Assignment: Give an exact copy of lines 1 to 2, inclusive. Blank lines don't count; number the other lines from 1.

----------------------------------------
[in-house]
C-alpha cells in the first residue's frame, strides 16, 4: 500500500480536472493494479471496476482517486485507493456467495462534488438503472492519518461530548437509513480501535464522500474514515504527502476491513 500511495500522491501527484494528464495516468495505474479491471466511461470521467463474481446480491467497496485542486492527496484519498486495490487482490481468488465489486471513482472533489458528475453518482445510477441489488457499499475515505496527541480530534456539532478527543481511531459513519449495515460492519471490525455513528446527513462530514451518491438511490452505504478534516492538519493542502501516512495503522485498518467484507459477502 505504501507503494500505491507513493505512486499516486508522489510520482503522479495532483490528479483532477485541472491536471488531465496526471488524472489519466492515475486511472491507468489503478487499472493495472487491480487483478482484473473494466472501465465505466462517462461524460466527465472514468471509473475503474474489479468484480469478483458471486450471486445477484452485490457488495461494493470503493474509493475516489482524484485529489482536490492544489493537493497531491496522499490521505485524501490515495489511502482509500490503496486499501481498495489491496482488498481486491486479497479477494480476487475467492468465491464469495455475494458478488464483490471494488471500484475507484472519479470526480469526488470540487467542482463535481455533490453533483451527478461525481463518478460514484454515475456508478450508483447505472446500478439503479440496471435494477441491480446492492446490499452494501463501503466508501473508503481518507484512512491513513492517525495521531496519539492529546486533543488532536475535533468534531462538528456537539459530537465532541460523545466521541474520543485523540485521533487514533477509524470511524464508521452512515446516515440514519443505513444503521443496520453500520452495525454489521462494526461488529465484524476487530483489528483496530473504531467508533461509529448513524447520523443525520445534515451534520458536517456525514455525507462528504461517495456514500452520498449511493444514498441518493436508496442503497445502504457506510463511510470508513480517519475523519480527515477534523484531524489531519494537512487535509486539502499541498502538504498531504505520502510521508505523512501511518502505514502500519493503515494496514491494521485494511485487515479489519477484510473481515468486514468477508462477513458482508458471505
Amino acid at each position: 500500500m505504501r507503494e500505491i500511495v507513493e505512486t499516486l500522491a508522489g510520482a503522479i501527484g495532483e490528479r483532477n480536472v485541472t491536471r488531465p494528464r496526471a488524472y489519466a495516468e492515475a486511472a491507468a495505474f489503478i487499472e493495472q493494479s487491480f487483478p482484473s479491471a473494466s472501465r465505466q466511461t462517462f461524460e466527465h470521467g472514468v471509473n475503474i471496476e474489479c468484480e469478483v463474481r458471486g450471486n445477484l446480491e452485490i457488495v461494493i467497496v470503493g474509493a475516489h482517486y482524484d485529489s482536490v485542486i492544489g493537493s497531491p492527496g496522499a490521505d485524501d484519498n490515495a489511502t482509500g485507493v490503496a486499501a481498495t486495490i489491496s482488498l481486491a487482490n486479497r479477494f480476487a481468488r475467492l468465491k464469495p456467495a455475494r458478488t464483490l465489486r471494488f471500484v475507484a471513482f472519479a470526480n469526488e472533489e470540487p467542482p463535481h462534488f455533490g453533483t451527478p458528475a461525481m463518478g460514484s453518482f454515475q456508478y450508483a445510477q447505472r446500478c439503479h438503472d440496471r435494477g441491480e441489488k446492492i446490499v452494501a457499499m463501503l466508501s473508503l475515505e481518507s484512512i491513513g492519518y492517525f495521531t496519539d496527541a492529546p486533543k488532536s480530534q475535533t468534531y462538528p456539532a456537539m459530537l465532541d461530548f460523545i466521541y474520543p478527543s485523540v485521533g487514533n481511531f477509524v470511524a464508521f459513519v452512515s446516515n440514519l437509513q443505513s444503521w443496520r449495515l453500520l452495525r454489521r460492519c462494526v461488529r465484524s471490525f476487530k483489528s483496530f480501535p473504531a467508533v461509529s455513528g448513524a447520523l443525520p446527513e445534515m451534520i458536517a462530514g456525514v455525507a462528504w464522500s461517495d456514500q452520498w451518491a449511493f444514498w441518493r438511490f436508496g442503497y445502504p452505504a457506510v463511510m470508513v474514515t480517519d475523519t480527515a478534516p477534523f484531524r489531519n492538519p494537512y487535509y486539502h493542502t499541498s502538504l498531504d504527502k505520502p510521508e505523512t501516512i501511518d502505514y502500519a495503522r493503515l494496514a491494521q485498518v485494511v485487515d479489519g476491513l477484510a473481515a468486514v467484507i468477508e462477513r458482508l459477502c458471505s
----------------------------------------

[in-house]
C-alpha cells in the first residue's frame, strides 16, 4: 500500500480536472493494479471496476482517486485507493456467495462534488438503472492519518461530548437509513480501535464522500474514515504527502476491513 500511495500522491501527484494528464495516468495505474479491471466511461470521467463474481446480491467497496485542486492527496484519498486495490487482490481468488465489486471513482472533489458528475453518482445510477441489488457499499475515505496527541480530534456539532478527543481511531459513519449495515460492519471490525455513528446527513462530514451518491438511490452505504478534516492538519493542502501516512495503522485498518467484507459477502 505504501507503494500505491507513493505512486499516486508522489510520482503522479495532483490528479483532477485541472491536471488531465496526471488524472489519466492515475486511472491507468489503478487499472493495472487491480487483478482484473473494466472501465465505466462517462461524460466527465472514468471509473475503474474489479468484480469478483458471486450471486445477484452485490457488495461494493470503493474509493475516489482524484485529489482536490492544489493537493497531491496522499490521505485524501490515495489511502482509500490503496486499501481498495489491496482488498481486491486479497479477494480476487475467492468465491464469495455475494458478488464483490471494488471500484475507484472519479470526480469526488470540487467542482463535481455533490453533483451527478461525481463518478460514484454515475456508478450508483447505472446500478439503479440496471435494477441491480446492492446490499452494501463501503466508501473508503481518507484512512491513513492517525495521531496519539492529546486533543488532536475535533468534531462538528456537539459530537465532541460523545466521541474520543485523540485521533487514533477509524470511524464508521452512515446516515440514519443505513444503521443496520453500520452495525454489521462494526461488529465484524476487530483489528483496530473504531467508533461509529448513524447520523443525520445534515451534520458536517456525514455525507462528504461517495456514500452520498449511493444514498441518493436508496442503497445502504457506510463511510470508513480517519475523519480527515477534523484531524489531519494537512487535509486539502499541498502538504498531504505520502510521508505523512501511518502505514502500519493503515494496514491494521485494511485487515479489519477484510473481515468486514468477508462477513458482508458471505